Oregon Voters Could Make It Harder to Raise Revenue

Some two decades ago, Oregon joined more than a dozen states in passing a constitutional amendment that requires a legislative supermajority to approve tax hikes. Three years ago, the state Supreme Court and a subsequent legislative counsel opinion created what some say is a loophole. In November, voters could close it, making it harder for the state to raise revenue.

The Week in Public Finance: Will Oklahoma Finally Wean Its Budget Off Oil?

Oil prices fell to a two-month low this week. Any time they tumble, oil-dependent states like Oklahoma are on edge. More than most states with economies heavily reliant on oil and natural gas, its budget is extremely vulnerable to the ebb and flow of the oil economy.

A Second State Could Ban Service Taxes

More governments are looking to expand their sales tax to services like Netflix and yoga. Already, half of states tax fitness studio classes or memberships, while places like Chicago, Florida and Pennsylvania have all started taxingonline streaming services in recent years.

But there's a growing movement in conservative states to stop that trend.

The Week in Public Finance: How the New NAFTA Deal Impacts States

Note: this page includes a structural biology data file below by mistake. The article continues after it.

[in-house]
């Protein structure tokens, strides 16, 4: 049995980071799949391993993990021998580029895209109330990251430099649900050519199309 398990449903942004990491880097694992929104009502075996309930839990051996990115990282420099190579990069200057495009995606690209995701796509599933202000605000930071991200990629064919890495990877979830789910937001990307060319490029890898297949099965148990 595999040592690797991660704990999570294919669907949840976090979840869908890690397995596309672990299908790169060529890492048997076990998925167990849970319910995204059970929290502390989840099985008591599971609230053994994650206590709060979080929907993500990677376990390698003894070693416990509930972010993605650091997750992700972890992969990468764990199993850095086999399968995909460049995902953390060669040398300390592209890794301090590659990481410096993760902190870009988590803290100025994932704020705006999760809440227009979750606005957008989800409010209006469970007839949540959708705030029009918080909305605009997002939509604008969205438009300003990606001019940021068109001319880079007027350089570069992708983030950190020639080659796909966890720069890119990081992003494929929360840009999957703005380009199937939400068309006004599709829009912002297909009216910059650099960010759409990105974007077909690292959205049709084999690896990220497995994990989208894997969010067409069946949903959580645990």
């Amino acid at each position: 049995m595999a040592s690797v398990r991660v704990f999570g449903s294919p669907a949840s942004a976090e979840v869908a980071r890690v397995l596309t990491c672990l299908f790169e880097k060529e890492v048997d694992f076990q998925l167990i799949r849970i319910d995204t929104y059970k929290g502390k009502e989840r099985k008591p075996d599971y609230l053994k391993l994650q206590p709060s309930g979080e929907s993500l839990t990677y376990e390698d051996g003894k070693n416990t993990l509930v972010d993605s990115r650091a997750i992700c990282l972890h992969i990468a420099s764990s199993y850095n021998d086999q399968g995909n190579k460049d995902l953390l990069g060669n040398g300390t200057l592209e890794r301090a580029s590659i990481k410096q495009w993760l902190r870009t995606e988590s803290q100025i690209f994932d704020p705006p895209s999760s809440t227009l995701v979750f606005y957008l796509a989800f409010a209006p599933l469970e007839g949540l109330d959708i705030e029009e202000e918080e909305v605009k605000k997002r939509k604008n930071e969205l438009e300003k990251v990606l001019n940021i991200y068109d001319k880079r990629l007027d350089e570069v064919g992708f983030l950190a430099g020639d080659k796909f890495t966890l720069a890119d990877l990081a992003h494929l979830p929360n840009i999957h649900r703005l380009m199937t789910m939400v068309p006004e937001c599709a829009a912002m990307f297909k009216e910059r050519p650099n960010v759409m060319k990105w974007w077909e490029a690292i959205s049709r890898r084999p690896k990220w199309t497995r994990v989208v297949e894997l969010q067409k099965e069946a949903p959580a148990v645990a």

After President Trump threatened for more than a year to withdraw from NAFTA, auto-manufacturing states breathed a sigh of relief when he announced a renegotiated trade agreement earlier this month with Canada and Mexico.

A U.S. withdrawal from the 1994 pact would have resulted in the reimposition of tariffs on specific goods between the U.S., Canada and Mexico. The impact would have been felt most acutely by states such as Michigan that do a lot of business with the two countries.

The Week in Public Finance: States Intent on Taxing Big Pharma Over the Opioid Crisis

Lawmakers want to raise taxes on pharmaceutical companies to help pay for the cost of the opioid crisis. But success has been elusive.
BY  OCTOBER 5, 2018

Pills being dispensed.
(Shutterstock)

 

SPEED READ:

  • Minnesota's "penny a pill" bill failed in the state legislature after heavy lobbying removed a key provision. The state plans to try again in 2019.
  • An additional 10 states all tried and failed to pass opioid taxes this session. Lawmakers in those states say they will try again nex year.
  • Only New York has successfully passed legislation, but the new law is on hold thanks to a lawsuit. 
 

States haven't been very successful at taxing drug companies to help pay for the opioid crisis. But that won’t stop them from trying again next year.

Minnesota State Rep. Dave Baker, a Republican who sponsored a failed “penny a pill” bill during this year's session, has said that he plans on a different focus in 2019: pharmaceutical licensing reform. Liquor stores and bars pay thousands of dollars each year for the privilege of selling alcohol, Baker noted this week at a conference on opioids in Minneapolis, but drug companies only pay a few hundred dollars in licensing fees.